The US Navy decommissioned guided-missile cruiser USS Mobile Bay (CG 53) on Thursday, marking the end of the ship‘s three decades years of service.
On August 10, Naval Base San Diego hosted the ceremony commemorating 36 years of naval service by the Ticonderoga-class guided-missile cruiser.
Constructed by Ingalls Shipbuilding in Pascagoula, Mississippi, Mobile Bay was commissioned on February 21, 1987, at Alabama State Docks in Mobile, Alabama.
Throughout its service history, the ship played a vital role in various operations, including evacuating the US Embassy in Beirut in 1989, launching Tomahawk Land Attack Missiles during Operation Desert Storm, aiding in the evacuation of people after the Mt. Pinatubo eruption in 1991, participating in a major cocaine seizure with the US Coast Guard in 2003, and contributing to Operation Iraqi Freedom with Tomahawk missile launches.
Mobile Bay is set to join the ranks of the Ticonderoga-class guided-missile cruisers being retired by the US Navy, as the older Cold War-era vessels make way for the more modern Arleigh Burke-class destroyers.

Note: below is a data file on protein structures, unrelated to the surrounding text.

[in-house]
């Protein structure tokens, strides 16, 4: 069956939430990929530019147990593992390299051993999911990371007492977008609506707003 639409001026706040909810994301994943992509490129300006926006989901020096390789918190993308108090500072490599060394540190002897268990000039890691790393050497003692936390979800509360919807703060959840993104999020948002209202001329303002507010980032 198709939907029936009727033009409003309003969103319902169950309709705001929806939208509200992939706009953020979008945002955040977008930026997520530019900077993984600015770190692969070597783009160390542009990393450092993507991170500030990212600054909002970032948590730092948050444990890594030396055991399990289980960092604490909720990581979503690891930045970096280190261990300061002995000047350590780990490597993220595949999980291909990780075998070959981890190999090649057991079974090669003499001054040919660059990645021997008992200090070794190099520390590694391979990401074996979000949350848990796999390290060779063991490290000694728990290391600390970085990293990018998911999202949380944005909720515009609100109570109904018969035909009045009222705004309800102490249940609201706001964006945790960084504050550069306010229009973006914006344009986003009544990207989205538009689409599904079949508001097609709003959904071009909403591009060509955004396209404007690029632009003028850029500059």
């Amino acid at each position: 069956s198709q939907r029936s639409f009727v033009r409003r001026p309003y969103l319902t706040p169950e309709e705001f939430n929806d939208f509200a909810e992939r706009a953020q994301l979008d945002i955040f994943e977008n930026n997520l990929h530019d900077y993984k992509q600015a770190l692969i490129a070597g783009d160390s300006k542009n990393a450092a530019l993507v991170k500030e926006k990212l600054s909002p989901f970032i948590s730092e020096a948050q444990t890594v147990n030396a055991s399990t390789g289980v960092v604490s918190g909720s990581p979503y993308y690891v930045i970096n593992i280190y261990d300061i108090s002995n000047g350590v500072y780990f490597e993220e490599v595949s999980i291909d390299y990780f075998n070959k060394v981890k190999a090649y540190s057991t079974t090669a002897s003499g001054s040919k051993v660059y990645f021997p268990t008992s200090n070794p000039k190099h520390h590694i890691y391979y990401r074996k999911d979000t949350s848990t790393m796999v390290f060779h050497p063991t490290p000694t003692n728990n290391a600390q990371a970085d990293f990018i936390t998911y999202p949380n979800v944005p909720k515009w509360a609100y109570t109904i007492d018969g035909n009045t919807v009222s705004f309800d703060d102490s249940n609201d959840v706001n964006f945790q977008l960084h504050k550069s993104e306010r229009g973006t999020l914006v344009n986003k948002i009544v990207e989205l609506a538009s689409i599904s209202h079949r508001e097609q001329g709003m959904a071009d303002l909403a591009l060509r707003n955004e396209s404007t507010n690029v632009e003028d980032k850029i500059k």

The ship’s sponsor was Kathryn Jane Maury, married to US Sen. Jeremiah Denton, a Vietnam War veteran who was awarded the Navy Cross for his heroism while a prisoner of war. USS Jeremiah Denton (DDG 129), a Flight III Arleigh-Burke class destroyer is named for him.
Being the inaugural vessel to bear the name, the ship commemorated and paid tribute to the Battle of Mobile Bay in August 1864, a renowned naval engagement during the American Civil War involving Union forces.
“The sailors of USS Mobile Bay demonstrated time and time again the resolve and readiness the Surface Force provides around the clock in support of our nation’s interests,” said Vice Adm. Roy Kitchener, commander, of Naval Surface Forces.
“Everywhere this ship and crew deployed, Mobile Bay sailors served their nation well, and lived up to the valor enshrined in the Battle of Mobile Bay,” he added.
Mobile Bay will be inactivated and towed to the US Navy’s Inactive Ship’s facility in Bremerton, Washington where it will be in a Logistic Support Asset (LSA) status.